Either way, between personal and fleet trucks, been around, used and repaired a dozen or more plow trucks. Many including my own were old GM pickups with whatever battery and alternator they had in them in the 80's/90's. I recall no specific issues with the electrical systems on trucks mostly with Western electric pump setups and a couple of myers pumps. All 4 way setups all used for contract or commercial work. Sure I replaced some batteries and alternators over the course of 5-6 years, but the trucks were mostly all old and were all used hard all year except mud season.
    You can build anything you want. Had one old Ramcharger with a belt driven hydro pump. Idk what it was.
    But, good battery, good alternator, good wiring and if you literally are not using the truck except to fire it up and plow the driveway, throw a battery maintainer on it.
    KISS principle.
     
  5. AuroraGirl

    AuroraGirl Supporting Member Supporting Member

    Age:
    22
    Posts:
    2,031
    Likes Received:
    1,062
    Joined:
    Sep 8, 2019
    Location:
    Northern Wisconsin
    First Name:
    Taylor
    Truck Year:
    1978, 1980
    Truck Model:
    K10, K25
    Engine Size:
    400(?), 350
    Well I just kinda thought if I could make a setup work with stuff I already have or not needing many things.. I could do something I like, learn something, and enjoy a hydraulic setup independent of my electrical system..

    Im sorry :/
     
  6. Galane

    Galane Full Access Member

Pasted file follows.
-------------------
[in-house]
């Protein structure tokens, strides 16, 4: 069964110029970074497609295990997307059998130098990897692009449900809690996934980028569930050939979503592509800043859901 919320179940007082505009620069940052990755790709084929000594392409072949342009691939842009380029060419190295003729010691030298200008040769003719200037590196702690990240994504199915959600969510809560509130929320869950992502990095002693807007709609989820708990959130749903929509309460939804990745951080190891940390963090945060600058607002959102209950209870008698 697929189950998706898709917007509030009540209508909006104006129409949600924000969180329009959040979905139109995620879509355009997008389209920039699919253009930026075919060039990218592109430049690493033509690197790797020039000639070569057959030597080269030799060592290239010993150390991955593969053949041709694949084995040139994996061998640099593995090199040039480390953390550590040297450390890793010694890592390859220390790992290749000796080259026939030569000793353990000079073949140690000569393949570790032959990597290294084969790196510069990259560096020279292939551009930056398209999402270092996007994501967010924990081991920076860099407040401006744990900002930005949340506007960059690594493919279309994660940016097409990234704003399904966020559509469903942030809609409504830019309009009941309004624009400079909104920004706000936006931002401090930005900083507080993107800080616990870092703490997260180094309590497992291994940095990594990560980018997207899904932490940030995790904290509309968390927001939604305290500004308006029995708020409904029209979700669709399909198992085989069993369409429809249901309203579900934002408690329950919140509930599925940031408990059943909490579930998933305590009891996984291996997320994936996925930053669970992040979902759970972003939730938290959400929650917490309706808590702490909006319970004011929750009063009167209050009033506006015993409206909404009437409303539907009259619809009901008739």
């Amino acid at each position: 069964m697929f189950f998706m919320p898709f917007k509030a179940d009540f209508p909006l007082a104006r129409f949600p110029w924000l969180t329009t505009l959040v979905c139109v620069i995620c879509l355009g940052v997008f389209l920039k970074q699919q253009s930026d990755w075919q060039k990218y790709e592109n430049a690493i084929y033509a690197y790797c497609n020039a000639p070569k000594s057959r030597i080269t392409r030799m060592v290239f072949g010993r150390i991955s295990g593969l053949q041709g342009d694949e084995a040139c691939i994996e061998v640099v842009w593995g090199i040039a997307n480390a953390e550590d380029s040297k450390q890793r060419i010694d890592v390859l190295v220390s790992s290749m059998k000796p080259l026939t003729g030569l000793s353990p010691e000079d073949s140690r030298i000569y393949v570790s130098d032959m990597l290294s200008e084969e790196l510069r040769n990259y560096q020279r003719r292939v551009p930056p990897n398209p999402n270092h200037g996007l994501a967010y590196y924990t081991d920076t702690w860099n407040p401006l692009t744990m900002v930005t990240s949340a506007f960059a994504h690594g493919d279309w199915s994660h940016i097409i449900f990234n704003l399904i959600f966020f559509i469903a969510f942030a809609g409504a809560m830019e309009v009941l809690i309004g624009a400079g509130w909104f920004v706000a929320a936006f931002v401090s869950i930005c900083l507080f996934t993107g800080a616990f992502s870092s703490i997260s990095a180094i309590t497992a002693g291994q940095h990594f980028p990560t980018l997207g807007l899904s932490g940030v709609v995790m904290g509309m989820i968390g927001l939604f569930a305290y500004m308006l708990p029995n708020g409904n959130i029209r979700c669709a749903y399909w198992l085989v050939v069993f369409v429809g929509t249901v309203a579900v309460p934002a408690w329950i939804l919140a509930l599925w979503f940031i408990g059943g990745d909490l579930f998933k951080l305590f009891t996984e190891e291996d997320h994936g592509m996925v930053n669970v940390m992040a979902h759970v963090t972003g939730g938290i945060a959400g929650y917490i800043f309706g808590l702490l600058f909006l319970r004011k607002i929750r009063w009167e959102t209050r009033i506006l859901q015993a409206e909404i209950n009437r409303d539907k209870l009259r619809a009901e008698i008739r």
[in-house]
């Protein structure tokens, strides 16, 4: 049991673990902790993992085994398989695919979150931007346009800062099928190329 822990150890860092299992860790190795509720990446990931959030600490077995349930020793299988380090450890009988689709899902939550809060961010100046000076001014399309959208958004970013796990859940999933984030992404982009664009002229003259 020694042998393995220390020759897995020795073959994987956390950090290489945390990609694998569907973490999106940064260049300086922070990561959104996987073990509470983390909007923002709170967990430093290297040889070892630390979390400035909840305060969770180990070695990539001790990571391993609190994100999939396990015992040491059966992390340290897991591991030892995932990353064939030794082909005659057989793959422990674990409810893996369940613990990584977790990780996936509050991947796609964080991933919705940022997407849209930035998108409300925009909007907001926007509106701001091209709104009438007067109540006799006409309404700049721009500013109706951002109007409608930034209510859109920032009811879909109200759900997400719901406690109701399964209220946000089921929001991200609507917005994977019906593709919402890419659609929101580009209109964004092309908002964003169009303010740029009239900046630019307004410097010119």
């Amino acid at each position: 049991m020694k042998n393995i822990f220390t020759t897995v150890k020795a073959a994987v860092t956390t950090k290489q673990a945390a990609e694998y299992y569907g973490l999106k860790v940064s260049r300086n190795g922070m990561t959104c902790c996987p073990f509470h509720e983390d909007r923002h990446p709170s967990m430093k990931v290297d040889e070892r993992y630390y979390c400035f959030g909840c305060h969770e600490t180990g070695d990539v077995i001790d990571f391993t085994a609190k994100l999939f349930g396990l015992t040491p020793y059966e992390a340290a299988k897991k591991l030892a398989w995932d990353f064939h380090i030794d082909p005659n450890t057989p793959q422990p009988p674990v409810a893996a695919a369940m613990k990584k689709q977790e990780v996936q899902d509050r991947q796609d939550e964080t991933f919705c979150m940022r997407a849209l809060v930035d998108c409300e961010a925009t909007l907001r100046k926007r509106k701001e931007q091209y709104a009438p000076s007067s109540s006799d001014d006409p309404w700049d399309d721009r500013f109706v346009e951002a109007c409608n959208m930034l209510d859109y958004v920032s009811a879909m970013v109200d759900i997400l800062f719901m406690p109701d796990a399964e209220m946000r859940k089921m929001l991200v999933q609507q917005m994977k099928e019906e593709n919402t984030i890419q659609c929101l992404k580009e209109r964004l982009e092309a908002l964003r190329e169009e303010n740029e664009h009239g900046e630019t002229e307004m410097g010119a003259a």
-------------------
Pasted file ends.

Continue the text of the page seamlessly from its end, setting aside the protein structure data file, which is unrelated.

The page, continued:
Age:
    49
    Posts:
    107
    Likes Received:
    10
    Joined:
    Jun 28, 2014
    Location:
    Idaho
    First Name:
    Gregg
    Truck Year:
    1982
    Truck Model:
    Sierra 3500
    Engine Size:
    350
    A google for
    power steering pump for hydraulic plow pump
    turns up some interesting results. Looks like it can be done, with the right valves and other equipment. If you have a metal lathe or have access to one it should be possible to adapt an air conditioner magnetic clutch to the pump so it's only running when you need to move things.

    With single acting cylinders for lift and left/right angle it would open the valve and engage the pump to lift then close it and disengage the pump when at the desired height. Operating the control for down would open the valve with the pump disengaged and the backflow routed to the reservoir.

    To angle left, open both angle cylinder valves then use a double two way toggle valve to feed fluid to the side you want to push forward while the other flows freely back to the reservoir. One half of the valve controls fluid to the cylinders, the other controls the back flow.

    Double acting cylinders need more hose and pipe, but you can get by with two cylinders and can do things like forcing the blade down to scrape harder at tough ice.
     
    Turbo4whl likes this.
  7. AuroraGirl

    AuroraGirl Supporting Member Supporting Member

    Age:
    22
    Posts:
    2,031
    Likes Received:
    1,062
    Joined:
    Sep 8, 2019
    Location:
    Northern Wisconsin
    First Name:
    Taylor
    Truck Year:
    1978, 1980
    Truck Model:
    K10, K25
    Engine Size:
    400(?), 350
    I use a single up down